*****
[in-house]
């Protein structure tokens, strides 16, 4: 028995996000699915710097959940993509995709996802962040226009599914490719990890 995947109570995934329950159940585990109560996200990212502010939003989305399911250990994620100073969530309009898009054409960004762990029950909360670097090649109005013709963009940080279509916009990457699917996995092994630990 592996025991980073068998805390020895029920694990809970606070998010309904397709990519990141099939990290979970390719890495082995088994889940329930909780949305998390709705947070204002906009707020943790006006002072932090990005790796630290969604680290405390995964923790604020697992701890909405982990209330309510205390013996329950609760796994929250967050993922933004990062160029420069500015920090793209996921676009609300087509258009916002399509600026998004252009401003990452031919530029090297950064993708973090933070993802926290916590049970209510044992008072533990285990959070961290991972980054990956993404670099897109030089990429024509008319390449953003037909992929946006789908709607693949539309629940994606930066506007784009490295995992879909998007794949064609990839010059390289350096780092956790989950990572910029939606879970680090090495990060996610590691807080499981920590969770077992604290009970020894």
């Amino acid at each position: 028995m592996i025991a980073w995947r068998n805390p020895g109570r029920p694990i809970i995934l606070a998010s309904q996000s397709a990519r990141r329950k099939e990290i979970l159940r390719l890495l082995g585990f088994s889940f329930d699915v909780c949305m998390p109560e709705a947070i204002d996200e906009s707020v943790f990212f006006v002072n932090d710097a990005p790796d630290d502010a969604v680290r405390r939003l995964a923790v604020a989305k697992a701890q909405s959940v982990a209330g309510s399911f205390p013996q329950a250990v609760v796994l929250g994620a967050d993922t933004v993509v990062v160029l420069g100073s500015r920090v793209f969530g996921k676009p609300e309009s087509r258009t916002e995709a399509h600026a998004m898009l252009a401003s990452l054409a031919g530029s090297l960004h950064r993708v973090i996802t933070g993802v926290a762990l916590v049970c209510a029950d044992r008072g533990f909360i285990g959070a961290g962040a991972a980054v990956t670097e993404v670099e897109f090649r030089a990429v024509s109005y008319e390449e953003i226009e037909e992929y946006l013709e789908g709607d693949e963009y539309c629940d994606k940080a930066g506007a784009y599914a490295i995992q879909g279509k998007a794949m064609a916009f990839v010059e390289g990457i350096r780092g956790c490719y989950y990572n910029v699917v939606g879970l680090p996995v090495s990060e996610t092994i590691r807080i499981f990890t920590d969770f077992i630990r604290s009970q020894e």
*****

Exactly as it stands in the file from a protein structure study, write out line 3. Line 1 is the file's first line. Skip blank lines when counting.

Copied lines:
């Amino acid at each position: 028995m592996i025991a980073w995947r068998n805390p020895g109570r029920p694990i809970i995934l606070a998010s309904q996000s397709a990519r990141r329950k099939e990290i979970l159940r390719l890495l082995g585990f088994s889940f329930d699915v909780c949305m998390p109560e709705a947070i204002d996200e906009s707020v943790f990212f006006v002072n932090d710097a990005p790796d630290d502010a969604v680290r405390r939003l995964a923790v604020a989305k697992a701890q909405s959940v982990a209330g309510s399911f205390p013996q329950a250990v609760v796994l929250g994620a967050d993922t933004v993509v990062v160029l420069g100073s500015r920090v793209f969530g996921k676009p609300e309009s087509r258009t916002e995709a399509h600026a998004m898009l252009a401003s990452l054409a031919g530029s090297l960004h950064r993708v973090i996802t933070g993802v926290a762990l916590v049970c209510a029950d044992r008072g533990f909360i285990g959070a961290g962040a991972a980054v990956t670097e993404v670099e897109f090649r030089a990429v024509s109005y008319e390449e953003i226009e037909e992929y946006l013709e789908g709607d693949e963009y539309c629940d994606k940080a930066g506007a784009y599914a490295i995992q879909g279509k998007a794949m064609a916009f990839v010059e390289g990457i350096r780092g956790c490719y989950y990572n910029v699917v939606g879970l680090p996995v090495s990060e996610t092994i590691r807080i499981f990890t920590d969770f077992i630990r604290s009970q020894e």